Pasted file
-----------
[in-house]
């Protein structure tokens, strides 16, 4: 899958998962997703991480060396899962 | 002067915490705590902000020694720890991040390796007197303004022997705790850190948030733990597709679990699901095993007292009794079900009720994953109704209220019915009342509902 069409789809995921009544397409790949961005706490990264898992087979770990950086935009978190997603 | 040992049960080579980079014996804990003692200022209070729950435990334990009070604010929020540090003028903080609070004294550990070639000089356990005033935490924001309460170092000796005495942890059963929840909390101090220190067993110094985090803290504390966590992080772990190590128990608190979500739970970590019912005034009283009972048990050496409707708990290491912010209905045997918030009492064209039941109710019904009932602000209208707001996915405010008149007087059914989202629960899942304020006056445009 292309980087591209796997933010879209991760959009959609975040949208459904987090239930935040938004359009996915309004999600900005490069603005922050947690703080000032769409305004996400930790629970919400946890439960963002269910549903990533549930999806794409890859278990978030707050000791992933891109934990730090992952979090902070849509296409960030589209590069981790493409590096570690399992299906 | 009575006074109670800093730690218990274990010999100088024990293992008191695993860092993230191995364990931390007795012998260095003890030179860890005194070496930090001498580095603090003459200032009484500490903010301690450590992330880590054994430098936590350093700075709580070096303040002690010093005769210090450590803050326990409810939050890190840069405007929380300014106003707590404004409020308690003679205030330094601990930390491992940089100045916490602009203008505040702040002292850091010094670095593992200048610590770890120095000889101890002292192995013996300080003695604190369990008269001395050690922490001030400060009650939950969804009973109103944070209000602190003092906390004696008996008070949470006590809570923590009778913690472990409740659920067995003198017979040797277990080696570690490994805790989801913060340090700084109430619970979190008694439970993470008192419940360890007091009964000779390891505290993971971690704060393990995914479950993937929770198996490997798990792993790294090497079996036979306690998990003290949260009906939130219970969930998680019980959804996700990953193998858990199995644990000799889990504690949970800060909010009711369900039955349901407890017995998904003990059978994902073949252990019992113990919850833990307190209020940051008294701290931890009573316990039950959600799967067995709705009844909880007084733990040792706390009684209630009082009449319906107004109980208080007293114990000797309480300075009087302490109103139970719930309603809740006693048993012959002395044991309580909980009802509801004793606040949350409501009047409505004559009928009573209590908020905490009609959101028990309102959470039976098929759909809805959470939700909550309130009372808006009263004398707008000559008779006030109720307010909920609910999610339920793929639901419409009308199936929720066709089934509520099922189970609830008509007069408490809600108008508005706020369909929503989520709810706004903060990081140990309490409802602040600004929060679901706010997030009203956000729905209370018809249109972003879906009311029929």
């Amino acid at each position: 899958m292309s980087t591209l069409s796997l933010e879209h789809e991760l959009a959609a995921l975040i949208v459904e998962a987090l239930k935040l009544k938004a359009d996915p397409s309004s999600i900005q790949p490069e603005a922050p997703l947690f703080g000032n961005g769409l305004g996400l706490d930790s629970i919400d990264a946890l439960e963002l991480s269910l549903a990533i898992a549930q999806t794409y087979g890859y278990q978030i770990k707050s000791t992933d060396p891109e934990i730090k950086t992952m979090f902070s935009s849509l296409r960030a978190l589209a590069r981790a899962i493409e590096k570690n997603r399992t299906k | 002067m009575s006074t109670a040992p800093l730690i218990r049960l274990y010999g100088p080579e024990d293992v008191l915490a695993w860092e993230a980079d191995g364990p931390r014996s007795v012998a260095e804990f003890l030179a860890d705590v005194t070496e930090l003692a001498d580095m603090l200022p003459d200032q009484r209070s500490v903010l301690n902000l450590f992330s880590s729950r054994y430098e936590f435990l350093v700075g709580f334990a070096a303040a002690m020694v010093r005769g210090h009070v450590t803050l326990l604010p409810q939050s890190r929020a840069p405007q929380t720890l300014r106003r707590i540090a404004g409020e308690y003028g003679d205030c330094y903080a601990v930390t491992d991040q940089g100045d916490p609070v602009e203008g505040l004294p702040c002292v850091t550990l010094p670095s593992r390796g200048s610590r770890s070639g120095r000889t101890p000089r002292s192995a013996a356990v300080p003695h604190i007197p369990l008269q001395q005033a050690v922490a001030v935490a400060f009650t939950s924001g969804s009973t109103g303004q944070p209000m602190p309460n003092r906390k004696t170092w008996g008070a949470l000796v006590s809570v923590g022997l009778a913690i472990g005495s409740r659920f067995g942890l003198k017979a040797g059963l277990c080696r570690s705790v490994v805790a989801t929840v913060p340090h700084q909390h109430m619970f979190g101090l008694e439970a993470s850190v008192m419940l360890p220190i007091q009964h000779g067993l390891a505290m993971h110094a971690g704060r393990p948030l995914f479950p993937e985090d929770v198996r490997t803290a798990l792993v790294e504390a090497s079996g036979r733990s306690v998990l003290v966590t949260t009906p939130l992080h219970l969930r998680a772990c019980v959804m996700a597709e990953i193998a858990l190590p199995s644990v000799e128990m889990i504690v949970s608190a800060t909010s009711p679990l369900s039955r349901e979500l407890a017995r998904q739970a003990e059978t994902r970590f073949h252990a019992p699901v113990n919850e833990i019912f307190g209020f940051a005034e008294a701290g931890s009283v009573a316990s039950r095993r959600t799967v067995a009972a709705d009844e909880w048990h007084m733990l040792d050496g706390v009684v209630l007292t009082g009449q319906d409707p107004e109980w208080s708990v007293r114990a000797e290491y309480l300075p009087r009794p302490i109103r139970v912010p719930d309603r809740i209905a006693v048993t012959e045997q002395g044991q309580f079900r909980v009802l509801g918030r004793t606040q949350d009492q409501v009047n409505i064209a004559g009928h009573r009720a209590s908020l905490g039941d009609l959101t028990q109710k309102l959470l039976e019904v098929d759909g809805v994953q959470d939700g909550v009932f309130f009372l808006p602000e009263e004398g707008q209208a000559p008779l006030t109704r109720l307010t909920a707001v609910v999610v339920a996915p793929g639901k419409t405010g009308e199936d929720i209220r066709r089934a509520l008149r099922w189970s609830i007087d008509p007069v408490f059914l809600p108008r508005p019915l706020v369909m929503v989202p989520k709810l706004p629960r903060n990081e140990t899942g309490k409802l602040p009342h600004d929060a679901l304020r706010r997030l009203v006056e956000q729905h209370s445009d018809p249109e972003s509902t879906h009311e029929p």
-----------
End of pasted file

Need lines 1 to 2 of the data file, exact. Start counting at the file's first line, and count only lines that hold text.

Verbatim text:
[in-house]
């Protein structure tokens, strides 16, 4: 899958998962997703991480060396899962 | 002067915490705590902000020694720890991040390796007197303004022997705790850190948030733990597709679990699901095993007292009794079900009720994953109704209220019915009342509902 069409789809995921009544397409790949961005706490990264898992087979770990950086935009978190997603 | 040992049960080579980079014996804990003692200022209070729950435990334990009070604010929020540090003028903080609070004294550990070639000089356990005033935490924001309460170092000796005495942890059963929840909390101090220190067993110094985090803290504390966590992080772990190590128990608190979500739970970590019912005034009283009972048990050496409707708990290491912010209905045997918030009492064209039941109710019904009932602000209208707001996915405010008149007087059914989202629960899942304020006056445009 292309980087591209796997933010879209991760959009959609975040949208459904987090239930935040938004359009996915309004999600900005490069603005922050947690703080000032769409305004996400930790629970919400946890439960963002269910549903990533549930999806794409890859278990978030707050000791992933891109934990730090992952979090902070849509296409960030589209590069981790493409590096570690399992299906 | 009575006074109670800093730690218990274990010999100088024990293992008191695993860092993230191995364990931390007795012998260095003890030179860890005194070496930090001498580095603090003459200032009484500490903010301690450590992330880590054994430098936590350093700075709580070096303040002690010093005769210090450590803050326990409810939050890190840069405007929380300014106003707590404004409020308690003679205030330094601990930390491992940089100045916490602009203008505040702040002292850091010094670095593992200048610590770890120095000889101890002292192995013996300080003695604190369990008269001395050690922490001030400060009650939950969804009973109103944070209000602190003092906390004696008996008070949470006590809570923590009778913690472990409740659920067995003198017979040797277990080696570690490994805790989801913060340090700084109430619970979190008694439970993470008192419940360890007091009964000779390891505290993971971690704060393990995914479950993937929770198996490997798990792993790294090497079996036979306690998990003290949260009906939130219970969930998680019980959804996700990953193998858990199995644990000799889990504690949970800060909010009711369900039955349901407890017995998904003990059978994902073949252990019992113990919850833990307190209020940051008294701290931890009573316990039950959600799967067995709705009844909880007084733990040792706390009684209630009082009449319906107004109980208080007293114990000797309480300075009087302490109103139970719930309603809740006693048993012959002395044991309580909980009802509801004793606040949350409501009047409505004559009928009573209590908020905490009609959101028990309102959470039976098929759909809805959470939700909550309130009372808006009263004398707008000559008779006030109720307010909920609910999610339920793929639901419409009308199936929720066709089934509520099922189970609830008509007069408490809600108008508005706020369909929503989520709810706004903060990081140990309490409802602040600004929060679901706010997030009203956000729905209370018809249109972003879906009311029929």